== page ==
Nokia X

Nokia has finally launched the long-rumored Nokia X running Android, and it's well worth going over Nokia's first Android phones. The first phone is the Nokia X, which is an MSM8225-platform device, with a dual core 1 GHz Cortex A5 inside and Adreno 203 GPU. There's 4GB of internal storage and 512 MB of RAM. The display is a WVGA IPS panel at 4" in size, and there's a 1500 mAh, 3.7V battery inside of the phone. The camera is a 3MP, fixed focus unit with a 1/5" sensor size and F/2.8 aperture, and video recording is limited to FWVGA. Needless to say, this is a budget device, and at 89 EUR or so, it could be an interesting device.

On the software side, the Nokia X runs Android 4.1.2 with Nokia's skin on top that makes it look like Windows Phone.

Nokia X+

The Nokia X+ is effectively identical to the Nokia X, the sole difference that I have seen is that the X+ has 768MB of RAM, and will go on sale for 99 EUR.

Nokia XL

The Nokia XL is slightly different from either the X or the X+. Battery capacity goes up to 2000 mAh, the camera is upgraded to a 5MP module with 1/4" sensor and adjustable (auto) focus. The display is also made to 5", but it remains the same WVGA resolution with IPS display technology. It will cost 109 EUR.

All of these phones also have Dual SIM capabilities, and will have Nokia's suite of applications at launch.

Nokia X Development

In the Nokia Developer Keynote today, the platform for Nokia X was explained at a high level in order to answer a number of questions that were asked since the recent announcement.  Simply put, the extra Nokia layer over the base modifiable Android system should not interfere with Android mobile development.  App developers will have to submit their apps to the Nokia X store, but Nokia expects 99% of all apps to work straight away.  A system is set up such that any developer APK can be checked online in a few minutes – upload and get an answer if it will work.  Nokia Store validation will take a little longer when the app is submitted (Lunagames stated that Highway Hei$t took a day). Also of note was the discussion regarding strategy.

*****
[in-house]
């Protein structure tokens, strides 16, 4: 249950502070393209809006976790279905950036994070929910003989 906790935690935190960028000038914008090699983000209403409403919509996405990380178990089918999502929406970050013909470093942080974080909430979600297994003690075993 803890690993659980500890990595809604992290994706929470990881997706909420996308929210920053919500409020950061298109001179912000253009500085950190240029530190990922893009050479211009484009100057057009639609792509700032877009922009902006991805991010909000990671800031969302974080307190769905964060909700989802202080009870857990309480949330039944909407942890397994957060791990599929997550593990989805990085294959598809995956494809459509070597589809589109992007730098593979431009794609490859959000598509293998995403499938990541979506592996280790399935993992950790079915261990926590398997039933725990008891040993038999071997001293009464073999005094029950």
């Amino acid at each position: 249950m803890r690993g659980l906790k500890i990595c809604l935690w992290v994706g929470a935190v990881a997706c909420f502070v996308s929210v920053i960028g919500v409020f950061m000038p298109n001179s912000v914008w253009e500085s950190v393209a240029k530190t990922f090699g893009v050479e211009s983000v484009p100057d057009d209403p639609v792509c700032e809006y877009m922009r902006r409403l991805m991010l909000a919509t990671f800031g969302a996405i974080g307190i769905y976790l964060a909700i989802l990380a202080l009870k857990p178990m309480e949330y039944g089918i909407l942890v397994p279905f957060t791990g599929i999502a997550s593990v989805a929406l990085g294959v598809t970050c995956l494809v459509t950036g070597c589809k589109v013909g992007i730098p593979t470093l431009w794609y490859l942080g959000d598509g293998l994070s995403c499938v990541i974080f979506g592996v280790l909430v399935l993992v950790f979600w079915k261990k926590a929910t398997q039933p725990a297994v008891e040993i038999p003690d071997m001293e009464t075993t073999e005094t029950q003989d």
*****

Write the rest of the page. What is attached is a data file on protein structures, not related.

Due to Nokia X positioning itself in emerging markets as a user’s first/second smartphone, and in regions where users might not have access to credit cards, the focus is on carrier billing.  Nokia are providing a module for APK development to help enable this.

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  • Wolfpup - Tuesday, February 25, 2014 - link

    Eh, I was momentarily excited until I read these were Android phones. If they were stock Android, then maybe, but I really like their Windows Phones. Still, if it helps the company... Reply
  • DracheMitch - Tuesday, February 25, 2014 - link

    Nokia, and Stephen Elop, have said over and over again it uses AOSP. How is this not stock Android? Because it uses a custom launcher? Factually, Google has removed the launcher from being part of AOSP. Reply
  • Alexvrb - Friday, February 28, 2014 - link

    Google has removed a LOT of stuff from AOSP and moved it to GMS. In fact, by itself AOSP is pretty worthless. They did this to discourage forks - they aren't the friends to open source many people once thought they were. You can't use bit and pieces of GMS, you have to sign on to the whole deal, and thus funnel money to Google through their services.

    Nokia has had to invest a lot of time and energy building equivalent pieces to replace stuff that Google now puts in GMS. In some cases there is an older, outdated version in AOSP that doesn't really get maintained anymore (like location service). Factors like that contribute to why it is based off an older version, it would take quite a bit of time and effort to update further, especially as they continue to migrate vital functionality to GMS.

    Still, the fact is that most developers still target semi-old versions of Android, so as they say most apps should run fine once they're on the Nokia marketplace. But I still don't see the point of this device... it seems to compete with low-end WP8 devices, and you're not really encouraging developers to port apps to WP this way. But I guess it makes about as much sense as anything I've seen in the Asha line in this same price range.
    Reply
  • HangFire - Wednesday, February 26, 2014 - link

    This article misses the fact that it's not just a WP8-like skin on top, but all the Google based services underneath have been replaced by Nokia or Microsoft based services. The end result is a very un-android-like experience while retaining very close compatibility for Android Apps, minor changes are necessary. App developers will rush to expand their market into expanding markets, and bring themselves on step closer to being actual WP developers. It's the ultimate embrace, extend... and extinguish. Reply

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